My parents are fascinated by both history and food. My maternal grandmother lived in her house (and her kitchen) for over 70 years. All branches of my grandparents’ families have had reunions—for decades and decades—with fantastic food. Though my parents were adventurous eaters, we definitely grew up with weeknight staple meals that all my siblings can name and remember. Tradition is extremely important for us, resulting in a Christmas eve meal that includes dishes served continuously for over a century. Historically people have lived a long time in my family, so my parents and I and my children all grew up loving…

Cucumber and Tomato Salad

My summer-in-Texas food memories are chock full of homemade ice cream, devilled eggs, barbecued chicken and pinto beans, popsicles, potato salad, Dr. Pepper, peach pie, grilled vegetables, homemade sausage, and cucumber and tomato salad, among other tasty things. These dishes were consumed at chili cook-offs, family reunions, 4th of July get-togethers, siblings’ summer birthdays, and church picnics. I was inspired to make the cucumber and tomato salad this week after buying cucumbers at the community grocery store called Hoffer’s, in Hallettsville, and a friend gifting me with a large orangey-red Sungold Medley tomato from Austin’s Farm to Table company. Many stalls at my local Sunset Valley Farmer’s Market also had cucumbers and tomatoes on offer this morning. I love the vibrant colors of the dish, the spicy raw onion and crisp cucumbers, and the bright flavors that are so dependent on the summer Texas sun.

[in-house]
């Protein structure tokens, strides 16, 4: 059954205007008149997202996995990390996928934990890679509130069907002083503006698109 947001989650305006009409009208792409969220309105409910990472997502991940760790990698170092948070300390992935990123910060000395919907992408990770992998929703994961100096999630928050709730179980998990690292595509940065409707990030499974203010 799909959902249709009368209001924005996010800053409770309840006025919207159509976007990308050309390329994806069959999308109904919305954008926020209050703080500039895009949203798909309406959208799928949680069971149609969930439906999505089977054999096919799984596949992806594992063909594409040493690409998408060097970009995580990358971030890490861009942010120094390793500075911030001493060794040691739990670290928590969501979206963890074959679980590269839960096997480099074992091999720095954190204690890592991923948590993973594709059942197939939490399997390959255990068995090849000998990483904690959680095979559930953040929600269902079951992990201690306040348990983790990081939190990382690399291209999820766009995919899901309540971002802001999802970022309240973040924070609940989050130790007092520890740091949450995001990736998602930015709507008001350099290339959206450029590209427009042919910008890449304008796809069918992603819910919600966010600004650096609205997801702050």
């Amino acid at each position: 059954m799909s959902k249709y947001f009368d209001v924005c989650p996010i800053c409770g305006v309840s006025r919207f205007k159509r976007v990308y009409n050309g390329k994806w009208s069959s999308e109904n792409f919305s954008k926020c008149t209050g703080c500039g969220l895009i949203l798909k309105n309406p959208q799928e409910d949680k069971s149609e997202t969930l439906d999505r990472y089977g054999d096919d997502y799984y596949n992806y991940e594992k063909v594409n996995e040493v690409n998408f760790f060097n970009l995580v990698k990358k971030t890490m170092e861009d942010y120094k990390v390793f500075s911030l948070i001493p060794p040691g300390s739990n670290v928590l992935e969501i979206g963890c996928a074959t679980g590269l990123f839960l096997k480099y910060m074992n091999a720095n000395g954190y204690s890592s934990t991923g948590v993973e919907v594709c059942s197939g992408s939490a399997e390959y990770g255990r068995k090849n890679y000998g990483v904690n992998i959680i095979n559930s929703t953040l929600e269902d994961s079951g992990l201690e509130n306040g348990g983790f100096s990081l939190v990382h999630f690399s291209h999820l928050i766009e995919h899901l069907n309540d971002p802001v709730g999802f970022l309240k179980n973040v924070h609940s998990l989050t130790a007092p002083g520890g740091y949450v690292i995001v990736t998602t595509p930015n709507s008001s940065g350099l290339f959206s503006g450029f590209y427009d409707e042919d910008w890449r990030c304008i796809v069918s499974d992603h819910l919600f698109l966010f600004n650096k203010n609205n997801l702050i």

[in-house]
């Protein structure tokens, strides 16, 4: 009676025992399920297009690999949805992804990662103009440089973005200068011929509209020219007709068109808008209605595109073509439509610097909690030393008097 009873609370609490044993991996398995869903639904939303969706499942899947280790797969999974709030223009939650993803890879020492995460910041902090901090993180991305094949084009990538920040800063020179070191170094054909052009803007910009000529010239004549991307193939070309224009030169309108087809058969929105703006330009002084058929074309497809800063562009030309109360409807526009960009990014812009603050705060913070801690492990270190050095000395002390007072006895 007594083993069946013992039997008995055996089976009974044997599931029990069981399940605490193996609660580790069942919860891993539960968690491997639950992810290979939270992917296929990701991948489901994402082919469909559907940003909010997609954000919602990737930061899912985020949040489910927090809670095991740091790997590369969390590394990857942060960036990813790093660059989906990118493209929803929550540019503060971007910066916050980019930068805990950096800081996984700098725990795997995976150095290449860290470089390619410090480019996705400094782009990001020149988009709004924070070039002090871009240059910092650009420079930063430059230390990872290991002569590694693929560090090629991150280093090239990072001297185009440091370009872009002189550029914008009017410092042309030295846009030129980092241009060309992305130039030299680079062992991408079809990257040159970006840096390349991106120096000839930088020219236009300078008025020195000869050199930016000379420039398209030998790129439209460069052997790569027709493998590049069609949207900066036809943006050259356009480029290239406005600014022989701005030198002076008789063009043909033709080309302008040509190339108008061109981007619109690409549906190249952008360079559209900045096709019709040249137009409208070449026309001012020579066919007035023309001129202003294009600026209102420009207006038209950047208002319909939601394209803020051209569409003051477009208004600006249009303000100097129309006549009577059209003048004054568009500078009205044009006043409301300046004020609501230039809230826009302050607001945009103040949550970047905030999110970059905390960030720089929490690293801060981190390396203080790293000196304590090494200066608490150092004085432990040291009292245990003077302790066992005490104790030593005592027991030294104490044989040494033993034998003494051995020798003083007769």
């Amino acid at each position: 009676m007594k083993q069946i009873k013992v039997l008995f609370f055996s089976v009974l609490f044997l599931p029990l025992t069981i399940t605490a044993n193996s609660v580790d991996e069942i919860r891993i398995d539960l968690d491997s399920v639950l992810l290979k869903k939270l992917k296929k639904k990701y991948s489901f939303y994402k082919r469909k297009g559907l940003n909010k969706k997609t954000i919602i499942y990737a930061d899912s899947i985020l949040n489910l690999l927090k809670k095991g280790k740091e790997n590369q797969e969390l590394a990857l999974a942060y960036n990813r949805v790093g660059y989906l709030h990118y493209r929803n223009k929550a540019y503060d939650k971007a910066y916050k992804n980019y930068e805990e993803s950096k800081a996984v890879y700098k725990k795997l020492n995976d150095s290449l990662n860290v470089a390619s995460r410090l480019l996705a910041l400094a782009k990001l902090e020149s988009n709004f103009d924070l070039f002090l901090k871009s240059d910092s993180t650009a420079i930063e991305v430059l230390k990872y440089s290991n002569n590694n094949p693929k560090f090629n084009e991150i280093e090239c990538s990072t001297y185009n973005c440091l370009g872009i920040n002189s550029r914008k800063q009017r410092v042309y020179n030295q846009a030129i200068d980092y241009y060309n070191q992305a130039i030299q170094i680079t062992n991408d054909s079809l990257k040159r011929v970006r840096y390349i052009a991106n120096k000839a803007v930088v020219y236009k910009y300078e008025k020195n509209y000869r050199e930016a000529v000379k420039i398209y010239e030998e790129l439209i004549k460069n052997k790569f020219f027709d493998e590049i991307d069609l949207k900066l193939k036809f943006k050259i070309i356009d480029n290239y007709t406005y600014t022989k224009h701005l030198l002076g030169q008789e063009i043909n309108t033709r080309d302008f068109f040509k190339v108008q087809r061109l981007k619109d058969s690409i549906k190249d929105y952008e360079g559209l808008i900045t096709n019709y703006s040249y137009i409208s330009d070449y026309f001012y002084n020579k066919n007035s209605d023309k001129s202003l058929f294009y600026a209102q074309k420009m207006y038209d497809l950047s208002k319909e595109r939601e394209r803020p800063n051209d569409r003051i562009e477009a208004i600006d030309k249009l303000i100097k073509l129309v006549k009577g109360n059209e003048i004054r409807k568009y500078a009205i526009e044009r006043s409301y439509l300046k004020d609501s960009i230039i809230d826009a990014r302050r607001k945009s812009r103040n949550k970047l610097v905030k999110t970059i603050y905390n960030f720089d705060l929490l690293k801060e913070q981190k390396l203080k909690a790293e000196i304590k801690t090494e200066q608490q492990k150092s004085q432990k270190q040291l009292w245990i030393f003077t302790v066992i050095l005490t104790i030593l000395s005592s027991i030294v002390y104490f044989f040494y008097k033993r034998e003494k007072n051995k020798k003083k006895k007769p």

I think of the salad as a Texas Czech thing. "Salad" in the Czech …

Soup Swap/ In Praise of Teachers

Last month, at the end of my son's third grade year, parents were asked to bring soup one day for teachers to swap and take home. I looked through the list of soups people had already committed to bringing, wanting to do something different, and decided on Czech Lentil Soup (recipe below).

At the same time, for months now actually, I've been working on illustrating and self publishing my great grandfather's memoirs--that is, illustrated with photographs and personal papers of his that I've scanned. (Link below to purchase it, if you're inclined.) He was a schoolteacher in Fayette and Lavaca Counties in Texas from the mid 1890s into the 1950s. His personal papers and memoirs are a rich trove of information about Texas rural schools in the early 20th century and the Czech community at the time. From student attendance rolls to his work contracts with trustees to poems written out for students to copy for practicing handwriting, he saved an amazing number of historical…